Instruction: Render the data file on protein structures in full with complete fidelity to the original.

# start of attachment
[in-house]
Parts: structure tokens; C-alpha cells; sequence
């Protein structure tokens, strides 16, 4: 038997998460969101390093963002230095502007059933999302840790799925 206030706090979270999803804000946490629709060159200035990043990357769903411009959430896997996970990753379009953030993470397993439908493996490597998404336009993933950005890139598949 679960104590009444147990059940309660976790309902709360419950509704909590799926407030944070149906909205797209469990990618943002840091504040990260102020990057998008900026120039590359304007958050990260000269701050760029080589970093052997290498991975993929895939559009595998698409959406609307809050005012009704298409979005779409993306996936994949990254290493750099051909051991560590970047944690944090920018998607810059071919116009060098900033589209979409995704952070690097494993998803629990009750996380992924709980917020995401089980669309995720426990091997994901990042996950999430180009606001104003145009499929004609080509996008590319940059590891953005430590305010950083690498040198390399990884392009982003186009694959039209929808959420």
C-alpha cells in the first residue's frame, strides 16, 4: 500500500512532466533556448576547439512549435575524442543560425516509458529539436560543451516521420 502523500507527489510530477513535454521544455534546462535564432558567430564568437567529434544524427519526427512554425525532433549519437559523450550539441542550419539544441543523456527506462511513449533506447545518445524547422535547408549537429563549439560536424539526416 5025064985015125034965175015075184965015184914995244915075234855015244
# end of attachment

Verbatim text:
[in-house]
Parts: structure tokens; C-alpha cells; sequence
């Protein structure tokens, strides 16, 4: 038997998460969101390093963002230095502007059933999302840790799925 206030706090979270999803804000946490629709060159200035990043990357769903411009959430896997996970990753379009953030993470397993439908493996490597998404336009993933950005890139598949 679960104590009444147990059940309660976790309902709360419950509704909590799926407030944070149906909205797209469990990618943002840091504040990260102020990057998008900026120039590359304007958050990260000269701050760029080589970093052997290498991975993929895939559009595998698409959406609307809050005012009704298409979005779409993306996936994949990254290493750099051909051991560590970047944690944090920018998607810059071919116009060098900033589209979409995704952070690097494993998803629990009750996380992924709980917020995401089980669309995720426990091997994901990042996950999430180009606001104003145009499929004609080509996008590319940059590891953005430590305010950083690498040198390399990884392009982003186009694959039209929808959420």
C-alpha cells in the first residue's frame, strides 16, 4: 500500500512532466533556448576547439512549435575524442543560425516509458529539436560543451516521420 502523500507527489510530477513535454521544455534546462535564432558567430564568437567529434544524427519526427512554425525532433549519437559523450550539441542550419539544441543523456527506462511513449533506447545518445524547422535547408549537429563549439560536424539526416 5025064985015125034965175015075184965015184914995244915075234855015244